“There was a really good togetherness and it meant that we fought for every ball. Tommy was good at lifting the pressure off us, even though there probably was a lot riding on the game for the club.

“In the end we got the draw we needed, but Bangor pushed really hard for the win they needed too. Experienced players really helped us to get through that, people like John McKinstry, Tommy McDonald and Neil Candlish.”

Of course, it was Dickson who got the goal which set Larne on their way, a glancing header at the opposite end of the ground to a large travelling support from Larne.

He said: “I just remember it was a great cross in from Neilly (Candlish) and I managed to get across the defender and head it in.
“There were great celebrations at the end, Larne had a big crowd up and I remember the great reception we got back at the club too.

“Looking back on it, I felt I had made the right decision in coming to Larne, because we managed to get back to the Premiership together.”

From there, Larne began life as Premiership club in the 2003/04 season and it was an eventful start back to life mixing it with the big boys.

“We really enjoyed a great first season back in Premiership,” he said.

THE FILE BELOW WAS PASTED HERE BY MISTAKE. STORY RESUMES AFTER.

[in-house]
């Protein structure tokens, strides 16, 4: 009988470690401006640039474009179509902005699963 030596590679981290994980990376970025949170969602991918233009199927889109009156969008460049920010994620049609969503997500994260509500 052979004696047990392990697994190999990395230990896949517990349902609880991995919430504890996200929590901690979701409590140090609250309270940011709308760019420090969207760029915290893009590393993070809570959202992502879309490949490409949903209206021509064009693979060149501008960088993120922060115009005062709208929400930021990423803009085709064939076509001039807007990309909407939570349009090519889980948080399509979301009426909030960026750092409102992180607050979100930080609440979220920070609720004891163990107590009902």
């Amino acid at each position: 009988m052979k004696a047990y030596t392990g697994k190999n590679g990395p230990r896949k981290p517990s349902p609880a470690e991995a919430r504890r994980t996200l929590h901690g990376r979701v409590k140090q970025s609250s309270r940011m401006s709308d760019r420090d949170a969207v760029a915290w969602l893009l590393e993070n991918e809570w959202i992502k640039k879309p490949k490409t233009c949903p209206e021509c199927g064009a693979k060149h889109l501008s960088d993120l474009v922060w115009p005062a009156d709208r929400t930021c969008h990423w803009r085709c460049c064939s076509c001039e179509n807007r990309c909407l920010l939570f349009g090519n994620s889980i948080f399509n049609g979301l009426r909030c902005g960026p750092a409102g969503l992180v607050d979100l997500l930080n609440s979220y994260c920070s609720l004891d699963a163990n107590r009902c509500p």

“We went into almost every game as underdogs, which really suited us because we could hit a lot of teams on the counter attack. Before the the League Cup final, we were sitting fourth in the table I think, and we had started really well.

“The early part of that season obviously involved getting to that final. It was a real shame not to have silverware to look back on with my time at Larne, but it just wasn’t meant to be, with that defeat to Cliftonville on penalties.”

With Tommy Kincaid moving on and John Devine taking over until the end of the season, it was soon time for a fresh face in the form of Jimmy McGeough, who took over for the 2004/05 season.

Dickson’s hat-trick in the quarter-final replay and winner from the penalty spot against Ballymena in the last four, all proved pivotal as Larne ended the season in the Irish Cup final against a strong Portadown side. Despite Neil Ogden’s early goal, it was to end in a 5-1 rout for the Ports.